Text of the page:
Arterial specimens retrieved 7 days after injury were used for immunohistochemistry. Stent struts were gently removed with microforceps. Then arterial segments were embedded in OCT compound, frozen in liquid nitrogen–chilled isopentane, and stored at −80°C. Four-micrometer cross sections were obtained from each block and immunostained with mouse monoclonal antibodies (1:50 dilution, all from Oncogene unless indicated) directed against (1) MMP9 (Ab-1); (2) MMP2 (Ab-3); (3) TIMP1 (Ab-1); (4) TIMP2 (Ab-2); (5) RAM-11, a marker of rabbit macrophage cytoplasm (Dako); and (6) smooth muscle α-actin (HHF-35, Enzo Diagnostics), as described.4 For negative control experiments, primary antibodies were omitted.
Data are expressed as mean±SD. MMP/TIMP activities and mRNA levels in stented versus balloon-injured arteries were compared by 2-way ANOVA (Statview 5.0, SAS Institute Inc), which tested the effect of injury type, time, and the interaction of the two. When ANOVA indicated an overall difference between stented and balloon-injured arteries, specific differences at each time point (intergroup differences) and temporal differences within each injury group were tested by 1-way ANOVA and post hoc Fisher’s protected least significant difference test. Morphometric data in stented versus balloon-injured arteries were compared by a nonparametric Mann-Whitney U test. A value of P<0.05 was considered significant.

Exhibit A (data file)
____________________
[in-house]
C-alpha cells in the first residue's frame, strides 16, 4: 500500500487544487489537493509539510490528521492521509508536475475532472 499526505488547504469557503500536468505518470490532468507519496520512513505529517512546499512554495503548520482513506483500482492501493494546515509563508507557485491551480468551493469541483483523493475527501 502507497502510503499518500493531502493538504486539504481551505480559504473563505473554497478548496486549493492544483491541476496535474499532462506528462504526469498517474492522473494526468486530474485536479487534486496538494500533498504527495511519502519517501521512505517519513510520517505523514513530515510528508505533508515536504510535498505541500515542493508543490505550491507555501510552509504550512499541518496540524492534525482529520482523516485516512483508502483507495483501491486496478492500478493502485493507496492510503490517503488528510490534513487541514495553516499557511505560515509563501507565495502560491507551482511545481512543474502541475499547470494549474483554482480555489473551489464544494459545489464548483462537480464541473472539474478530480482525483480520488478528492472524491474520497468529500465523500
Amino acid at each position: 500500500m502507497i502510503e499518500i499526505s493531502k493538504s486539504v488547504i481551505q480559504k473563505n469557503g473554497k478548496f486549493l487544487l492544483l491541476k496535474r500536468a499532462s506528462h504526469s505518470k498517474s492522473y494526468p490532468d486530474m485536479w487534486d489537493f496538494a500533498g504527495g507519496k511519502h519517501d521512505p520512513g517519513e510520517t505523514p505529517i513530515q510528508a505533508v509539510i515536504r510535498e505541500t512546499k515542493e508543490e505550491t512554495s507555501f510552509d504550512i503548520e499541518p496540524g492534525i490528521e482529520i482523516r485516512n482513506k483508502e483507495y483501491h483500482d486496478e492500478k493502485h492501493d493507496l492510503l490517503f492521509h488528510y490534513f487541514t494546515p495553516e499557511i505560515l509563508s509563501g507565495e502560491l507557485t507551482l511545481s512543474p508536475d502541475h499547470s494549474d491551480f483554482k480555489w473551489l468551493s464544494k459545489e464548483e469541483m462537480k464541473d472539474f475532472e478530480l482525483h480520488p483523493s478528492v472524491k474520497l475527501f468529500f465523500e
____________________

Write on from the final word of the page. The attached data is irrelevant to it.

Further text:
Intense pro-MMP9 activity (98 kDa) was detected as soon as 1 day after arterial injury. At all time points, pro-MMP9 activity was ≥2-fold higher in stented arteries than in balloon-injured arteries (stent versus balloon, P=0.002; time effect, P<0.0001; interaction, P=0.17). Sixty days after stent implantation, pro-MMP9 activity was still ≈20-fold greater than control levels, whereas it was not different from control levels in balloon-injured arteries.
In 4 of 13 stented arteries studied 7 days after injury (but in none at other time points), a faint gelatinolytic band was observed at 80 kDa, which presumably represents the active form of MMP9.13 In no case was the active form of MMP9 detected in balloon-injured arteries.